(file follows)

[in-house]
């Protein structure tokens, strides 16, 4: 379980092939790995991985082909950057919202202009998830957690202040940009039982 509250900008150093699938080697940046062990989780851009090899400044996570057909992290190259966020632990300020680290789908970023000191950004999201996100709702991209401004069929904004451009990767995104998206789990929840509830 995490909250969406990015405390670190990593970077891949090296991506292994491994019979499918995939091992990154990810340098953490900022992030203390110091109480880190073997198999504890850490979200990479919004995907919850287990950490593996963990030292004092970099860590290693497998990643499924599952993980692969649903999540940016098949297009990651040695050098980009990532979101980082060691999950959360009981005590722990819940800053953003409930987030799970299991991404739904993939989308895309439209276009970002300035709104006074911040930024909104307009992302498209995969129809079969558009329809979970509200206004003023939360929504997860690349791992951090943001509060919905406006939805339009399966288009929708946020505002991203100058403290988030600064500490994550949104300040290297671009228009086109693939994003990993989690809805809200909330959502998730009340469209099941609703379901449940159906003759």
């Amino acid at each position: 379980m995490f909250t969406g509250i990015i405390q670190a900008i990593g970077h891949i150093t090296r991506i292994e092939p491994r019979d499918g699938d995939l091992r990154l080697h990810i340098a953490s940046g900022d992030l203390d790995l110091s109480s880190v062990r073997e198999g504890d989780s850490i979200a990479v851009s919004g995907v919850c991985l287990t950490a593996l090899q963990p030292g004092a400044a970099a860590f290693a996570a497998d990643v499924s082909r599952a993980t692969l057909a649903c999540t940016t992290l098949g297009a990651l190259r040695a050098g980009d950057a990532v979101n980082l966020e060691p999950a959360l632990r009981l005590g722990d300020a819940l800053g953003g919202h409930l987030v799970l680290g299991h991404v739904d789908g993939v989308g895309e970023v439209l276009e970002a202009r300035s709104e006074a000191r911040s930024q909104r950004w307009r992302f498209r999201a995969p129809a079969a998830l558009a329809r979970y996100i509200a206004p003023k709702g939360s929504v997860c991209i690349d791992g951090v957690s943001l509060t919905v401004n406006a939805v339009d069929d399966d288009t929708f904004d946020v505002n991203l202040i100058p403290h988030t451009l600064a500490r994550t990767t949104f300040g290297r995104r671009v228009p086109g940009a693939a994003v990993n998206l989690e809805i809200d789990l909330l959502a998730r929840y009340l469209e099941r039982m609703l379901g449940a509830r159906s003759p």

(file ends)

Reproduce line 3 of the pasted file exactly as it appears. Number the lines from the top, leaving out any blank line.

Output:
């Amino acid at each position: 379980m995490f909250t969406g509250i990015i405390q670190a900008i990593g970077h891949i150093t090296r991506i292994e092939p491994r019979d499918g699938d995939l091992r990154l080697h990810i340098a953490s940046g900022d992030l203390d790995l110091s109480s880190v062990r073997e198999g504890d989780s850490i979200a990479v851009s919004g995907v919850c991985l287990t950490a593996l090899q963990p030292g004092a400044a970099a860590f290693a996570a497998d990643v499924s082909r599952a993980t692969l057909a649903c999540t940016t992290l098949g297009a990651l190259r040695a050098g980009d950057a990532v979101n980082l966020e060691p999950a959360l632990r009981l005590g722990d300020a819940l800053g953003g919202h409930l987030v799970l680290g299991h991404v739904d789908g993939v989308g895309e970023v439209l276009e970002a202009r300035s709104e006074a000191r911040s930024q909104r950004w307009r992302f498209r999201a995969p129809a079969a998830l558009a329809r979970y996100i509200a206004p003023k709702g939360s929504v997860c991209i690349d791992g951090v957690s943001l509060t919905v401004n406006a939805v339009d069929d399966d288009t929708f904004d946020v505002n991203l202040i100058p403290h988030t451009l600064a500490r994550t990767t949104f300040g290297r995104r671009v228009p086109g940009a693939a994003v990993n998206l989690e809805i809200d789990l909330l959502a998730r929840y009340l469209e099941r039982m609703l379901g449940a509830r159906s003759p």